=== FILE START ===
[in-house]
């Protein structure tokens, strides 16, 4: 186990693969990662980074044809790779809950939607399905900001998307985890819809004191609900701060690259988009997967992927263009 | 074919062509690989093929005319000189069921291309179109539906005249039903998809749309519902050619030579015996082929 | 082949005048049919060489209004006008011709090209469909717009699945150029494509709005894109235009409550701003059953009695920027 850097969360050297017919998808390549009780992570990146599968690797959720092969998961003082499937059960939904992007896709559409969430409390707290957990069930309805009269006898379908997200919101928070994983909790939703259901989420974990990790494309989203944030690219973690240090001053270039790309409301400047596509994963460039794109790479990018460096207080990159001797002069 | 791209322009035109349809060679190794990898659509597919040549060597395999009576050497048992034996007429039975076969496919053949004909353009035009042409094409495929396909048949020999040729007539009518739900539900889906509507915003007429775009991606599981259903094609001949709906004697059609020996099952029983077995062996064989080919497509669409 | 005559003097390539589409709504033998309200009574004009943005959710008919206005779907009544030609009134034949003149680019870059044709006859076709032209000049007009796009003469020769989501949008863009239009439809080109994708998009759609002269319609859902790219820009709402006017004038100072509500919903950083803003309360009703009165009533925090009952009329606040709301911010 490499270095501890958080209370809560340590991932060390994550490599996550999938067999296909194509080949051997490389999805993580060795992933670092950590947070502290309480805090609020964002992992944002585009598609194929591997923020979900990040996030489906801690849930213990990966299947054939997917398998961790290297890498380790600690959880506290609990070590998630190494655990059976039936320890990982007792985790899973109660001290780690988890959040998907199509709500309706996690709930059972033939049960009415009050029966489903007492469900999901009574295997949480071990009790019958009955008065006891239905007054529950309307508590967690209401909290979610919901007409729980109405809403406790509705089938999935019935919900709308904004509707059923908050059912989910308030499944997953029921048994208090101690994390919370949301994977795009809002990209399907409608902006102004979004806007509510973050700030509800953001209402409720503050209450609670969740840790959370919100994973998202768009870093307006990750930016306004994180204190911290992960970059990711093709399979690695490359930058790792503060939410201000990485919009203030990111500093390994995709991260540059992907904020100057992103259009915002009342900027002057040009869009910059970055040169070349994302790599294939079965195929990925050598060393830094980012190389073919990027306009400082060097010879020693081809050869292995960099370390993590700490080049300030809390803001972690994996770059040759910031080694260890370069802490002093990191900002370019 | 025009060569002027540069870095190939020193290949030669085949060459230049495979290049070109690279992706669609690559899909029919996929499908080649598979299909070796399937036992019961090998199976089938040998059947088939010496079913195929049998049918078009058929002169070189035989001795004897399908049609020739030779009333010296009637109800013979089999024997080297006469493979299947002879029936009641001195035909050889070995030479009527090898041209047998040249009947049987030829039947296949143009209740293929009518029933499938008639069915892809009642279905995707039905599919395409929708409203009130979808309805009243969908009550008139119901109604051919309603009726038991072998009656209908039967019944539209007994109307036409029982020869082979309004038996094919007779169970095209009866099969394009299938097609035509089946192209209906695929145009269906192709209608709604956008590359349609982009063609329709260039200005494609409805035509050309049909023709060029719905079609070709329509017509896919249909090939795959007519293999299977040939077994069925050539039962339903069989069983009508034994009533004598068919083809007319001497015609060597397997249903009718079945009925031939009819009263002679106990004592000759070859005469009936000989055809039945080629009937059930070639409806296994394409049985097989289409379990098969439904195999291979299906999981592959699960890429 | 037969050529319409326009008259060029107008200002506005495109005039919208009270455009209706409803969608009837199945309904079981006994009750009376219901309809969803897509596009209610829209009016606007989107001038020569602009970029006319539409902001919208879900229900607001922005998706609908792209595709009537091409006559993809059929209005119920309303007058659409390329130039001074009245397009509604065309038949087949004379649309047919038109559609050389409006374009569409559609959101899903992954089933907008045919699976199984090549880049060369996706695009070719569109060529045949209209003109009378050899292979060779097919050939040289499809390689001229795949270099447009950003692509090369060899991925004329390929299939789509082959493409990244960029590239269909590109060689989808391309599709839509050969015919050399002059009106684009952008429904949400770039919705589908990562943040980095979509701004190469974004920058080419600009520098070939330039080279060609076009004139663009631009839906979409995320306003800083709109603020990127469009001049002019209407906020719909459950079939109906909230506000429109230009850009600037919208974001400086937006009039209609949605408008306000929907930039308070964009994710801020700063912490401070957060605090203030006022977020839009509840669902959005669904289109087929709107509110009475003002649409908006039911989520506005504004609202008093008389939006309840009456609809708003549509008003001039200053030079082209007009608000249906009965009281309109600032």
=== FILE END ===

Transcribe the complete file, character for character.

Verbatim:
[in-house]
């Protein structure tokens, strides 16, 4: 186990693969990662980074044809790779809950939607399905900001998307985890819809004191609900701060690259988009997967992927263009 | 074919062509690989093929005319000189069921291309179109539906005249039903998809749309519902050619030579015996082929 | 082949005048049919060489209004006008011709090209469909717009699945150029494509709005894109235009409550701003059953009695920027 850097969360050297017919998808390549009780992570990146599968690797959720092969998961003082499937059960939904992007896709559409969430409390707290957990069930309805009269006898379908997200919101928070994983909790939703259901989420974990990790494309989203944030690219973690240090001053270039790309409301400047596509994963460039794109790479990018460096207080990159001797002069 | 791209322009035109349809060679190794990898659509597919040549060597395999009576050497048992034996007429039975076969496919053949004909353009035009042409094409495929396909048949020999040729007539009518739900539900889906509507915003007429775009991606599981259903094609001949709906004697059609020996099952029983077995062996064989080919497509669409 | 005559003097390539589409709504033998309200009574004009943005959710008919206005779907009544030609009134034949003149680019870059044709006859076709032209000049007009796009003469020769989501949008863009239009439809080109994708998009759609002269319609859902790219820009709402006017004038100072509500919903950083803003309360009703009165009533925090009952009329606040709301911010 490499270095501890958080209370809560340590991932060390994550490599996550999938067999296909194509080949051997490389999805993580060795992933670092950590947070502290309480805090609020964002992992944002585009598609194929591997923020979900990040996030489906801690849930213990990966299947054939997917398998961790290297890498380790600690959880506290609990070590998630190494655990059976039936320890990982007792985790899973109660001290780690988890959040998907199509709500309706996690709930059972033939049960009415009050029966489903007492469900999901009574295997949480071990009790019958009955008065006891239905007054529950309307508590967690209401909290979610919901007409729980109405809403406790509705089938999935019935919900709308904004509707059923908050059912989910308030499944997953029921048994208090101690994390919370949301994977795009809002990209399907409608902006102004979004806007509510973050700030509800953001209402409720503050209450609670969740840790959370919100994973998202768009870093307006990750930016306004994180204190911290992960970059990711093709399979690695490359930058790792503060939410201000990485919009203030990111500093390994995709991260540059992907904020100057992103259009915002009342900027002057040009869009910059970055040169070349994302790599294939079965195929990925050598060393830094980012190389073919990027306009400082060097010879020693081809050869292995960099370390993590700490080049300030809390803001972690994996770059040759910031080694260890370069802490002093990191900002370019 | 025009060569002027540069870095190939020193290949030669085949060459230049495979290049070109690279992706669609690559899909029919996929499908080649598979299909070796399937036992019961090998199976089938040998059947088939010496079913195929049998049918078009058929002169070189035989001795004897399908049609020739030779009333010296009637109800013979089999024997080297006469493979299947002879029936009641001195035909050889070995030479009527090898041209047998040249009947049987030829039947296949143009209740293929009518029933499938008639069915892809009642279905995707039905599919395409929708409203009130979808309805009243969908009550008139119901109604051919309603009726038991072998009656209908039967019944539209007994109307036409029982020869082979309004038996094919007779169970095209009866099969394009299938097609035509089946192209209906695929145009269906192709209608709604956008590359349609982009063609329709260039200005494609409805035509050309049909023709060029719905079609070709329509017509896919249909090939795959007519293999299977040939077994069925050539039962339903069989069983009508034994009533004598068919083809007319001497015609060597397997249903009718079945009925031939009819009263002679106990004592000759070859005469009936000989055809039945080629009937059930070639409806296994394409049985097989289409379990098969439904195999291979299906999981592959699960890429 | 037969050529319409326009008259060029107008200002506005495109005039919208009270455009209706409803969608009837199945309904079981006994009750009376219901309809969803897509596009209610829209009016606007989107001038020569602009970029006319539409902001919208879900229900607001922005998706609908792209595709009537091409006559993809059929209005119920309303007058659409390329130039001074009245397009509604065309038949087949004379649309047919038109559609050389409006374009569409559609959101899903992954089933907008045919699976199984090549880049060369996706695009070719569109060529045949209209003109009378050899292979060779097919050939040289499809390689001229795949270099447009950003692509090369060899991925004329390929299939789509082959493409990244960029590239269909590109060689989808391309599709839509050969015919050399002059009106684009952008429904949400770039919705589908990562943040980095979509701004190469974004920058080419600009520098070939330039080279060609076009004139663009631009839906979409995320306003800083709109603020990127469009001049002019209407906020719909459950079939109906909230506000429109230009850009600037919208974001400086937006009039209609949605408008306000929907930039308070964009994710801020700063912490401070957060605090203030006022977020839009509840669902959005669904289109087929709107509110009475003002649409908006039911989520506005504004609202008093008389939006309840009456609809708003549509008003001039200053030079082209007009608000249906009965009281309109600032």